The Washington Capitals plucked left wing Dave Forbes from the Boston Bruins for $12,500 in today's inaugural NHL waiver draft.

Forbes, who will be 29 in November, had been with the Bruins for four seasons, collecting 53 goals in 284 games. He recently signed a new contract with Boston, covering this season and an option year.

Forbes has a reputation as a checker and the Capitals have been seeking more offense from their wings but general manager Max McNab said. "He scored 18 goals in this league one year. He can play in the NHL physically, offensively and defensively.

"He's been used as a defensive specialist, kiling penalties, but he's been boxed in with Boston. It's no disgrace with their wingers not to play on an offensive basis. We have some question marks about NHL ability in our total organization. We know Forbesy is an above-average NHL forward."

Forbes will always be remembered for the 1974 incident in which Minnestoa's Henry Boucha suffered a severe eye injury. After a battle between the two, Forbes rushed from the penalty box and struck Boucha with his stick. He drew a 10-game suspension from Clarence Campbell, then the NHL president, but was acquitted in a Minnesota court of charges of assault with a deadly weapon.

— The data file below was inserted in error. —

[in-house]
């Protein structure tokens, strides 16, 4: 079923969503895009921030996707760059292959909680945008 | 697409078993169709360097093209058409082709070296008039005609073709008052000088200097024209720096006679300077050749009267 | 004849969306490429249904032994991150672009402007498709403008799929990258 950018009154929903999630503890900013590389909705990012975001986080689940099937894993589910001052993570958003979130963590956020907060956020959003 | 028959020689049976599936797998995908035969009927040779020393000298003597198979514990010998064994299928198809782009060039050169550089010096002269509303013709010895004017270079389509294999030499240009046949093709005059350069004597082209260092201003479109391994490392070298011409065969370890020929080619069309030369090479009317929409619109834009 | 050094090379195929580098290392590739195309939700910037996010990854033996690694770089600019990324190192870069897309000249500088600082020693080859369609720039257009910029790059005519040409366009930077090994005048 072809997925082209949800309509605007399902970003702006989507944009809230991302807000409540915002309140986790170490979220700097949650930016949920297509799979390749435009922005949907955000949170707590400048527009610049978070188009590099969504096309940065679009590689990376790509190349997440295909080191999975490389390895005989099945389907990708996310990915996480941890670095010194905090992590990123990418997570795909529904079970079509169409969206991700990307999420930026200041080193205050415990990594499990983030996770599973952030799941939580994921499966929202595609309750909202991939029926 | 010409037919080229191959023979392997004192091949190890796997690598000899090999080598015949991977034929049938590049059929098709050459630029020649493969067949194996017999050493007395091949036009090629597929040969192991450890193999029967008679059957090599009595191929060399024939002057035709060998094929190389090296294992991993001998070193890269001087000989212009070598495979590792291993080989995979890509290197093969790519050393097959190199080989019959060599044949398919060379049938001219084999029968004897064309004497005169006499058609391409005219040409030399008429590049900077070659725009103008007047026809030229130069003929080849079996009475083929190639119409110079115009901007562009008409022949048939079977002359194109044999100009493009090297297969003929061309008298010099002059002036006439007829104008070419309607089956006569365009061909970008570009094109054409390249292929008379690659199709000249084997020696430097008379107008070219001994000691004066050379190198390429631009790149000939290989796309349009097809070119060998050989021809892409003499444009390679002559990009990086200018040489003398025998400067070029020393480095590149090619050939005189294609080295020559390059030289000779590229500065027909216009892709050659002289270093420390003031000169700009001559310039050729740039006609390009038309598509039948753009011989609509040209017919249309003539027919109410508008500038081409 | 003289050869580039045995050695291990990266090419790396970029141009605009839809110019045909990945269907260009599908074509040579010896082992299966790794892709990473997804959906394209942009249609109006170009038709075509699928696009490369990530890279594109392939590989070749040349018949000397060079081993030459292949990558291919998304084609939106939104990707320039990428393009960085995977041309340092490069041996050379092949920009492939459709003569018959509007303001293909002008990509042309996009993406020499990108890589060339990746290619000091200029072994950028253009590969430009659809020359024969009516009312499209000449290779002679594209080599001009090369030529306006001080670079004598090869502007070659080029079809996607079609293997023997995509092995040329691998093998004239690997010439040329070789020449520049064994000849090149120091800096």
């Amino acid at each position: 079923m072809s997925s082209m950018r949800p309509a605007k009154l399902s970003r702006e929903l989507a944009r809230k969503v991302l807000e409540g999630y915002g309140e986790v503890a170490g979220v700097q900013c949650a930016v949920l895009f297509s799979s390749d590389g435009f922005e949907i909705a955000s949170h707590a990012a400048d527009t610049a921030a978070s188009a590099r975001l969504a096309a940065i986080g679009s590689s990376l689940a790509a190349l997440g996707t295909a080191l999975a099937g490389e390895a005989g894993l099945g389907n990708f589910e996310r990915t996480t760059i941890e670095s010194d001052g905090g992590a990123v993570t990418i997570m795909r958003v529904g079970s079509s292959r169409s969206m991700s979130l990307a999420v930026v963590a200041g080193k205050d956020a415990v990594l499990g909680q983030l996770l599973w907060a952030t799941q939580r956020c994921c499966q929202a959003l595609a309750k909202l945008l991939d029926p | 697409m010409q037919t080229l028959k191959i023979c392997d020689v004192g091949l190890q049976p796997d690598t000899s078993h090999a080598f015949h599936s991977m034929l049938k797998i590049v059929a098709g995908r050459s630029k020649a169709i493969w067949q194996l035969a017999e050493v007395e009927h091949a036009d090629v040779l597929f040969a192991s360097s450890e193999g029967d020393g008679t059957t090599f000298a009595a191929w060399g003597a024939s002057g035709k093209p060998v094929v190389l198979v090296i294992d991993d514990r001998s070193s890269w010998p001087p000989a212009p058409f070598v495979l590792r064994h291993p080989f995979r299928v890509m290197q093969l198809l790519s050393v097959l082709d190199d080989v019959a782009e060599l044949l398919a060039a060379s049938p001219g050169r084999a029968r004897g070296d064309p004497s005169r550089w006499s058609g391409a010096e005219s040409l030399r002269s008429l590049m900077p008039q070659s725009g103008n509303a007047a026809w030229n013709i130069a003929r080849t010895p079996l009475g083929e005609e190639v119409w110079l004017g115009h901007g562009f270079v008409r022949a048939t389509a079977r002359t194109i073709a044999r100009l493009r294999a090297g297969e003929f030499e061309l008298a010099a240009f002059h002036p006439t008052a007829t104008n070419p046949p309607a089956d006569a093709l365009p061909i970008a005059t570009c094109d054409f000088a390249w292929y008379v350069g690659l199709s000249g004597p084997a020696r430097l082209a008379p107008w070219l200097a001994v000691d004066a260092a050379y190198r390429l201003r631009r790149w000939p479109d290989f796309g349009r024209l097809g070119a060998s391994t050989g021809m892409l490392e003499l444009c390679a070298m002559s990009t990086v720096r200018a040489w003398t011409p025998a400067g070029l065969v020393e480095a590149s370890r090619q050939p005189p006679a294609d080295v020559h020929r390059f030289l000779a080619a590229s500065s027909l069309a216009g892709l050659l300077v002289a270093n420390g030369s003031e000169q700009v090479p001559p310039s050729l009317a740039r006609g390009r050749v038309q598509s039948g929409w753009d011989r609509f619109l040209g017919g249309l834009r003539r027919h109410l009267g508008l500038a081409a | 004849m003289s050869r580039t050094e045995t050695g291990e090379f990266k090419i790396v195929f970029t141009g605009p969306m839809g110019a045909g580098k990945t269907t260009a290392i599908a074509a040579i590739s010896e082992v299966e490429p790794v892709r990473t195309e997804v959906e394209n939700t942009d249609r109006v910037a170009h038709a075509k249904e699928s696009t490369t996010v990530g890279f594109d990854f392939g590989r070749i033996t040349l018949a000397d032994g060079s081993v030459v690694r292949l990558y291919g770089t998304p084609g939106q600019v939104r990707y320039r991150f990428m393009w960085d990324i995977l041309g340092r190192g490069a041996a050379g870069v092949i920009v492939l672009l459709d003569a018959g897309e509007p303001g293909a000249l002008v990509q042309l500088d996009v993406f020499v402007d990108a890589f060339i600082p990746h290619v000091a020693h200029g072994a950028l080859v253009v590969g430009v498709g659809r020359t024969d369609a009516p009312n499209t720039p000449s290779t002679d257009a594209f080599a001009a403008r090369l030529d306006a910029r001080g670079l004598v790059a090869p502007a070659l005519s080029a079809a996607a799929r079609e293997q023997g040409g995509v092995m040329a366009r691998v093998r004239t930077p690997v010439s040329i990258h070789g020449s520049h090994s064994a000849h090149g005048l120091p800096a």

Forbes played four years of college hockey at American International. He becomes the sixth Montreal native on the Washington team along with Guy Charron. Hartland Monahan, Robert Picard, Bob Sirois and Bernie Wolfe.

There was little action in the draft, since each team was permitted to protect 18 skaters and two goaltenders, plus three two-year pros and all one-year pros and rookies. However, the protected list will gradually be reduced until by 1981 it will limited to the basic 19 men plus one-year pros.

The Detroit Red Wings were entitled to the first choice and paid $50,000 for Montreal's Paul Woods, a 22-year-old center who scored 20 goals last season for Nova Scotia of the American Hockey League.

After Colorado passed, the Capitals chose Forbes. The only other selection was made by the New York Rangers, who grabbed Toronto goalie Wayne Thomas. The 33-year-old Thomas had a 3.86 goals-against average in 33 games last season.

Today's editions of the French language newspaper Le Journal de Montreal carried a story by political writer Normand Girard that claimed the Capitals were controlled by the Rothman's cigarette people.

The Quebec Nordiques are owned by Carling O'Keefe Breweries, a subsidiary of Rothman's, and Girard claimed the alleged connection helped the Capitals settle the Picard dispute amicably as well as arrange tonight's exhibition game here.

Washington president Peter O'Malley said that "there is no ownership connection in the slightest. No corporate interests are involved in the Capitals' ownership."

The team is operated as a limited partnership, with Abe Pollin holding the majority interest.

"I found out about the story when the Nordiques' lawyer called me." O'Malley said. "He asked who owned the team and I said, 'Several people, including me.' He asked. 'You, personally?' and I figured, 'Oh, oh, I'm going to be sued.'"